Flâneuse: Women Walk the City in Paris, New York, Tokyo, Venice, and London

I was disappointed by this, especially after eagerly awaiting it to arrive in my library queue. As an avid walker, a flâneuse/flâneur in my own right, I have yet to find a book that captures the gloriousness of hoofing it around the city, and had fully expected this book to do that with a heavy dash of feminist theory. Elkin’s book attempts to give us the literary history of women walking, but it falls flat as she lectures and gives us recycled containers of Virginia Woolf, Jean Rhys, George Sand, Sophie Calle, and Martha Gellhorn—all of whom are much better reading directly from the primary sources than Elkin’s curiously bland recaps. There is nothing new here for anyone who has even the barest pulse of exposure to those sources.

Very surprised that Gail Scott makes no appearance in these pages, her My Paris the closest writing to perfection about flâneusing. Perhaps jealousy prevented Elkin from including? And instead of bringing in Walter Benjamin from the get-go, she tucks him in on page 188, sliding him in and hoping that we won’t notice his absence so far?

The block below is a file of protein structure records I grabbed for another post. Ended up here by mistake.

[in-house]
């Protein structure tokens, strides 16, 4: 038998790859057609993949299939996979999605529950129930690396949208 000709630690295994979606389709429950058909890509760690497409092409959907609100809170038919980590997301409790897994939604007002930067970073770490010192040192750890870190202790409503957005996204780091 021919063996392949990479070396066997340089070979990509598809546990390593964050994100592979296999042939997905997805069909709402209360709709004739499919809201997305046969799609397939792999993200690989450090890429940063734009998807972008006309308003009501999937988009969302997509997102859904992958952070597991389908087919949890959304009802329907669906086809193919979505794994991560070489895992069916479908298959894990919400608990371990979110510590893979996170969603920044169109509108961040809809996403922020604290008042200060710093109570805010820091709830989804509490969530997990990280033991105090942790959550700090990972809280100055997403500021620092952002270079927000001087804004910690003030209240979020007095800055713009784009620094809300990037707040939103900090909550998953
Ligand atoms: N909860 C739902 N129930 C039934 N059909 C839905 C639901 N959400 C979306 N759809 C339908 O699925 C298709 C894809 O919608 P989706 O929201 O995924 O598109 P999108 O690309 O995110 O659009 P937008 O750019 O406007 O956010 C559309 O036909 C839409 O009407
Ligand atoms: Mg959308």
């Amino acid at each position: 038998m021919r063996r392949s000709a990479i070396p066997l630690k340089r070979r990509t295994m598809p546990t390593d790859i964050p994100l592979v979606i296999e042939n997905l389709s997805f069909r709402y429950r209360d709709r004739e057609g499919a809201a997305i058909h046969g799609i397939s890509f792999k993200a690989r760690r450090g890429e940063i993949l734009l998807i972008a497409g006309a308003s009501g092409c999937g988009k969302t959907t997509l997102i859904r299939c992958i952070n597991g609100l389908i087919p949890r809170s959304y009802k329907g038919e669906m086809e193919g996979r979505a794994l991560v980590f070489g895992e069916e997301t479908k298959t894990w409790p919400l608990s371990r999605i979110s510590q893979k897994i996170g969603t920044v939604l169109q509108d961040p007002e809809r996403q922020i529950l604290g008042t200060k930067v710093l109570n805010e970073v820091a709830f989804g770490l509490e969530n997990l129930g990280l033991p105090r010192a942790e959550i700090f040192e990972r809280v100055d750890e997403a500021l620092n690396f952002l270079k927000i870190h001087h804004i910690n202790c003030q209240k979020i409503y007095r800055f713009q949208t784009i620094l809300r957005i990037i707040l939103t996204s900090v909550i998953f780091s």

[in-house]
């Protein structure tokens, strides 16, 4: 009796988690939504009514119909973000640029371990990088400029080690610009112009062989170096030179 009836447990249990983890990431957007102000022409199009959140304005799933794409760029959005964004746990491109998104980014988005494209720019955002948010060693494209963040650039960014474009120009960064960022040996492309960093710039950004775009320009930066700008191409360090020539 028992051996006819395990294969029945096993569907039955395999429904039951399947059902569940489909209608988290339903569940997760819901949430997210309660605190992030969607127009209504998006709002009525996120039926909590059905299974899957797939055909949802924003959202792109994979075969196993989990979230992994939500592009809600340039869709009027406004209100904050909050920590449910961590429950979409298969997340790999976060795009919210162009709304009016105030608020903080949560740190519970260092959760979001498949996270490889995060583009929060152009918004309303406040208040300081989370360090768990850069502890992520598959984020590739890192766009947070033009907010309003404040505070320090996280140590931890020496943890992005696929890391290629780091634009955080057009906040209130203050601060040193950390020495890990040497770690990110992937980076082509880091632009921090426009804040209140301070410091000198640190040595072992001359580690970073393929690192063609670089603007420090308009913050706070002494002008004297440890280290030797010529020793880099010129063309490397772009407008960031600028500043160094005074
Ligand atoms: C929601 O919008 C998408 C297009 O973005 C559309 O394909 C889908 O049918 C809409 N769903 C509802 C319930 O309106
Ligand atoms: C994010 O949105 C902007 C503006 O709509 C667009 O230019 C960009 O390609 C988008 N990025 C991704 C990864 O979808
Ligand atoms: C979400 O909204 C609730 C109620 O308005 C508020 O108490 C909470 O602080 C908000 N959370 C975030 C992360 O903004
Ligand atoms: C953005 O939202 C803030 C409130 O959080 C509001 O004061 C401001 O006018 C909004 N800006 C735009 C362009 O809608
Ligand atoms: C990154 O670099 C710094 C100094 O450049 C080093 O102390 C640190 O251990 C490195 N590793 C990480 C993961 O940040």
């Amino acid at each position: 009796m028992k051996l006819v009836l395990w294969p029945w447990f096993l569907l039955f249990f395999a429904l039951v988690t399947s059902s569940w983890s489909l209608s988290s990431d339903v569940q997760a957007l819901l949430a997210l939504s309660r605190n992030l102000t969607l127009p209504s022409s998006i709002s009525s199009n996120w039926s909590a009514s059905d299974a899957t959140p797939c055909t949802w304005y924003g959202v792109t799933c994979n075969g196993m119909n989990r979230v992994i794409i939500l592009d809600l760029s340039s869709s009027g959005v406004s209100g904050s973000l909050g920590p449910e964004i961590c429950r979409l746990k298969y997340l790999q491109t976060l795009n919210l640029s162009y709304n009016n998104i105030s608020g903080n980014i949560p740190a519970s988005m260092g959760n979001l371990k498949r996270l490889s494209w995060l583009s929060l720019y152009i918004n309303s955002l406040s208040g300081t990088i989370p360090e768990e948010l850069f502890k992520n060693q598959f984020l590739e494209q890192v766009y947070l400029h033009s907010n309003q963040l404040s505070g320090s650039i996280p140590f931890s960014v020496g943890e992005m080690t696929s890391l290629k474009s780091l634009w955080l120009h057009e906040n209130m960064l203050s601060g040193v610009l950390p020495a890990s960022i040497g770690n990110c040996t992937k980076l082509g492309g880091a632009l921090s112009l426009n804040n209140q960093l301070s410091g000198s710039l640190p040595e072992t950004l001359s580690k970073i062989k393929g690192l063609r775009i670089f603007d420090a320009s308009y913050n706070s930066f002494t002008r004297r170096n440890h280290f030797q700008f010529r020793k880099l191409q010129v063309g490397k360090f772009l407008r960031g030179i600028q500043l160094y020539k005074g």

Terrible section on Tokyo which served to reveal how unwilling Elkin was to merge with her surroundings, a chapter that goes on interminably about a bad relationship that (of course!) ends with an engagement that (of course!) is ultimately broken. Food has a strange smell, “like the ground-up contents of a rabbit cage made into a broth,” things taste like “the underarms of an old man’s tweed jacket.” A few pages into this chapter, I’m rolling my eyes and telling her to get back to Paris already.

I will say that her chapter on Venice is the best in the book, where she reveals more of herself than anywhere else, alongside already-known-info about Sophie Calle.

The one thing I got out of it is a list of bread crumbs to track down of possible interest:

  • ‘The Man of the Crowd,’ E.A. Poe’s 1840 short story
  • Jane Marcus’s ‘Storming the Toolshed’ in Art & Anger: Reading like a Woman
  • The films of Agnès Varda (Cléo de 5 à 7 – 1962)
  • Suite Vénitienne by Sophie Calle